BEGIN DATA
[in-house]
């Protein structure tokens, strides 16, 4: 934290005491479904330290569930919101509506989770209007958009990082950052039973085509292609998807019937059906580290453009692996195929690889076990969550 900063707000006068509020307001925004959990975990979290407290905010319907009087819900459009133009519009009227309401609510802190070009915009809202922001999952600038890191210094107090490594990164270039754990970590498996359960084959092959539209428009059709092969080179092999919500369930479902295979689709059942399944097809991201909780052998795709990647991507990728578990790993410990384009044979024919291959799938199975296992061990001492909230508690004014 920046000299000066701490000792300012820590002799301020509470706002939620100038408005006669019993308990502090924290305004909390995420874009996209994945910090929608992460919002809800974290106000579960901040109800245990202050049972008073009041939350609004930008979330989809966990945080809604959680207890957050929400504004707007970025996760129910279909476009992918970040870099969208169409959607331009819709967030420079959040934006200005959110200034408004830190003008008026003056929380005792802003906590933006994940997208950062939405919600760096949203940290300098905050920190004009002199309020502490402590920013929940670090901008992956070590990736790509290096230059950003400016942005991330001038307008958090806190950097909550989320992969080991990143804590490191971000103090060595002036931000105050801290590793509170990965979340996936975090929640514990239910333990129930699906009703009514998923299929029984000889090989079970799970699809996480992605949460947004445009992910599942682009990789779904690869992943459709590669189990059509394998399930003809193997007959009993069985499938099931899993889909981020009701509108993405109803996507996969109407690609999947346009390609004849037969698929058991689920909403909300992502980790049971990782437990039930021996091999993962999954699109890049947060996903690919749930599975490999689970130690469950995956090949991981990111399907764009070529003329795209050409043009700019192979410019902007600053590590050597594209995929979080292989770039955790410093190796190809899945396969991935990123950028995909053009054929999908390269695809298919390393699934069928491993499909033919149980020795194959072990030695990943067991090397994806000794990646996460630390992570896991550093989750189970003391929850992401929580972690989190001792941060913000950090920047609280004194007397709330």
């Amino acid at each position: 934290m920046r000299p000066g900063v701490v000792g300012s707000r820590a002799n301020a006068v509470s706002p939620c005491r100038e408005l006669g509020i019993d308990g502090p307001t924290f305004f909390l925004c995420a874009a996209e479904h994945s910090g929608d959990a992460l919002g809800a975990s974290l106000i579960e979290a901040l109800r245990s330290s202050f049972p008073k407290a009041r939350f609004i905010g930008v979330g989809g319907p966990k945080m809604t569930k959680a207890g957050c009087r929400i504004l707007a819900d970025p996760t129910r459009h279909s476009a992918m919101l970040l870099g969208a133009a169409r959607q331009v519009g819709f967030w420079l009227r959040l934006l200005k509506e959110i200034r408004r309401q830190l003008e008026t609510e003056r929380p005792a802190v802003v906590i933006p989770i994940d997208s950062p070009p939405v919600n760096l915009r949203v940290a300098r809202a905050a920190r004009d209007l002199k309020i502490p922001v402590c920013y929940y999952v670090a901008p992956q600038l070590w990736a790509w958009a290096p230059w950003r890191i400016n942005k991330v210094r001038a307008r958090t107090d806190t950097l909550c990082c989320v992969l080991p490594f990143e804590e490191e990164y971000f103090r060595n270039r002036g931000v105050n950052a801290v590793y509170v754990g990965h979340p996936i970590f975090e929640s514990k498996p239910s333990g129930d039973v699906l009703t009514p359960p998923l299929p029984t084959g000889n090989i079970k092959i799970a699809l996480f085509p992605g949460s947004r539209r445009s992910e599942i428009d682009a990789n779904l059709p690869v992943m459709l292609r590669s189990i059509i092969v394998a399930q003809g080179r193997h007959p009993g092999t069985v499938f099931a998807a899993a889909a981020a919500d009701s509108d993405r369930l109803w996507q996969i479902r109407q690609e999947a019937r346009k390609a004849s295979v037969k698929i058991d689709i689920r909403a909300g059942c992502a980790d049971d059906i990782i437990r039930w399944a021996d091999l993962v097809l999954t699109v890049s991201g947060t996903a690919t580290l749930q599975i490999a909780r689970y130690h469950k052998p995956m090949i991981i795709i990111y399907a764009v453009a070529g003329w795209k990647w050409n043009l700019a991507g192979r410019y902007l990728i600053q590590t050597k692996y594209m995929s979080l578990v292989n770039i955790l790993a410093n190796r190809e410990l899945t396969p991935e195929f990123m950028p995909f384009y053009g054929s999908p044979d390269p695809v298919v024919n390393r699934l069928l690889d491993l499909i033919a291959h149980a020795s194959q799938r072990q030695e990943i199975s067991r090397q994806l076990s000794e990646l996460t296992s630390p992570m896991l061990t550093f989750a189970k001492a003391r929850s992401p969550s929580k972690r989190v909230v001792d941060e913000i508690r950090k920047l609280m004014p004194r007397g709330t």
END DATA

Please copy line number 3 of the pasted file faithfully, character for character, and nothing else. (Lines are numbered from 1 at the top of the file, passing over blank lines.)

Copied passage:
């Amino acid at each position: 934290m920046r000299p000066g900063v701490v000792g300012s707000r820590a002799n301020a006068v509470s706002p939620c005491r100038e408005l006669g509020i019993d308990g502090p307001t924290f305004f909390l925004c995420a874009a996209e479904h994945s910090g929608d959990a992460l919002g809800a975990s974290l106000i579960e979290a901040l109800r245990s330290s202050f049972p008073k407290a009041r939350f609004i905010g930008v979330g989809g319907p966990k945080m809604t569930k959680a207890g957050c009087r929400i504004l707007a819900d970025p996760t129910r459009h279909s476009a992918m919101l970040l870099g969208a133009a169409r959607q331009v519009g819709f967030w420079l009227r959040l934006l200005k509506e959110i200034r408004r309401q830190l003008e008026t609510e003056r929380p005792a802190v802003v906590i933006p989770i994940d997208s950062p070009p939405v919600n760096l915009r949203v940290a300098r809202a905050a920190r004009d209007l002199k309020i502490p922001v402590c920013y929940y999952v670090a901008p992956q600038l070590w990736a790509w958009a290096p230059w950003r890191i400016n942005k991330v210094r001038a307008r958090t107090d806190t950097l909550c990082c989320v992969l080991p490594f990143e804590e490191e990164y971000f103090r060595n270039r002036g931000v105050n950052a801290v590793y509170v754990g990965h979340p996936i970590f975090e929640s514990k498996p239910s333990g129930d039973v699906l009703t009514p359960p998923l299929p029984t084959g000889n090989i079970k092959i799970a699809l996480f085509p992605g949460s947004r539209r445009s992910e599942i428009d682009a990789n779904l059709p690869v992943m459709l292609r590669s189990i059509i092969v394998a399930q003809g080179r193997h007959p009993g092999t069985v499938f099931a998807a899993a889909a981020a919500d009701s509108d993405r369930l109803w996507q996969i479902r109407q690609e999947a019937r346009k390609a004849s295979v037969k698929i058991d689709i689920r909403a909300g059942c992502a980790d049971d059906i990782i437990r039930w399944a021996d091999l993962v097809l999954t699109v890049s991201g947060t996903a690919t580290l749930q599975i490999a909780r689970y130690h469950k052998p995956m090949i991981i795709i990111y399907a764009v453009a070529g003329w795209k990647w050409n043009l700019a991507g192979r410019y902007l990728i600053q590590t050597k692996y594209m995929s979080l578990v292989n770039i955790l790993a410093n190796r190809e410990l899945t396969p991935e195929f990123m950028p995909f384009y053009g054929s999908p044979d390269p695809v298919v024919n390393r699934l069928l690889d491993l499909i033919a291959h149980a020795s194959q799938r072990q030695e990943i199975s067991r090397q994806l076990s000794e990646l996460t296992s630390p992570m896991l061990t550093f989750a189970k001492a003391r929850s992401p969550s929580k972690r989190v909230v001792d941060e913000i508690r950090k920047l609280m004014p004194r007397g709330t």